- To increase participation by 30 meals per day in high need areas located in zip codes 34668-Port Richey and 33540-Zephyhills/Crystal Springs by canvassing and distributing/ posting SFSP promotional materials (i.e. posters/flyers/magnets) at local businesses, churches, community organizations, and in neighborhoods. The focus is to include materials within one-mile radius of each site throughout the summer as needed, with progress evaluated by SFSP staff data.
- To increase participation in 10 lowest attendance walk-in sites (still in existence) from 2017 by 25% by canvassing and distributing/ posting SFSP promotional materials (i.e. posters/flyers/magnets) at local businesses, churches, community organizations, and in neighborhoods. The focus is to include materials within a one-mile radius throughout the summer as needed with progress evaluated by SFSP staff data.
- To increase awareness of new stationary and mobile sites in New Port Richey (4), Hudson (2), Spring Hill (3), Land O’ Lakes (1), Zephyrhills/Crystal Springs (4)-especially in zip code 33540, Wesley Chapel (6), Dade City/Lacoochee (4), by canvassing and distributing/posting SFSP promotional materials (i.e. posters/flyers/magnets) at local businesses, churches, community organizations, and in neighborhoods. The focus is to include materials within a one-mile radius throughout the summer as needed with progress evaluated by SFSP staff data.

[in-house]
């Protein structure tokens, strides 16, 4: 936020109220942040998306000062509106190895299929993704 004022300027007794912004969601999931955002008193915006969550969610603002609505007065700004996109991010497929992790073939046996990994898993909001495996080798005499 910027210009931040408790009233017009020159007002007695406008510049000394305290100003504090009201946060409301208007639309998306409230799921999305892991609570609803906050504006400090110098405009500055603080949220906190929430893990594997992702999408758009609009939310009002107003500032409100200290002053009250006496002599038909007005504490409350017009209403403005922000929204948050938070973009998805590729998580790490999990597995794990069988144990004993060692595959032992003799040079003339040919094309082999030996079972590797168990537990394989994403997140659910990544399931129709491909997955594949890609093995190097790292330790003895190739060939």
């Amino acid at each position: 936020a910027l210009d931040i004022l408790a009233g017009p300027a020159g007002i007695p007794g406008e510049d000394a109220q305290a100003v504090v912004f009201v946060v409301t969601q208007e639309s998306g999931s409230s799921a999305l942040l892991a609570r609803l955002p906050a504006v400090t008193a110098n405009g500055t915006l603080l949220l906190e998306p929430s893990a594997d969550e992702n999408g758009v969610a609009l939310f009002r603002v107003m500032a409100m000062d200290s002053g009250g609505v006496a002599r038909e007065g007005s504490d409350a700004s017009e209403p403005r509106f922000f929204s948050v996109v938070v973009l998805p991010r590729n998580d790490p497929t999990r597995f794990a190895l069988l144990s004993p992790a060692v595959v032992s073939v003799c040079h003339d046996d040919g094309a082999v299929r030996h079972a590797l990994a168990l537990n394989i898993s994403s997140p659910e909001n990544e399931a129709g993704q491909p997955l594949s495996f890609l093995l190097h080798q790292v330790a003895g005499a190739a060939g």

Cliff Smith, City of St. Petersburg
Vecelia Johnson, WellCare
Ace Padian, Network To End Hunger
Caitlyn Peacock, Network To End Hunger
Fed 40 is a revolutionary mobile app designed to disrupt hunger in America. The Fed 40 app is being called the food pantry of the future and has already distributed nearly 100,000 meals to children and families in need. People looking for food assistance fill out some basic information through the app and Fed40 sends them 40 servings of tasty and nutritious meals at no cost to them.
Fed40 is looking to expand to the Tampa Bay Area with assistance from TBNEH.
Policy Work Team
Chair: Arianne Corbett (Leading Health, LLC), arianne (at) leadinghealth.com;
Mark Trujillo (UF/IFAS),
Jan Baskin (Florida Hospital Carrollwood),
Whitney Fung (University of Florida),
Ericka McThenia (community volunteer),
Eve Spengler (Bay Mulch Farms),
Debra Prewitt (JWB),
Ace Padian (TBNEH),
Caitlyn Peacock (TBNEH)
Mary Kate Harrison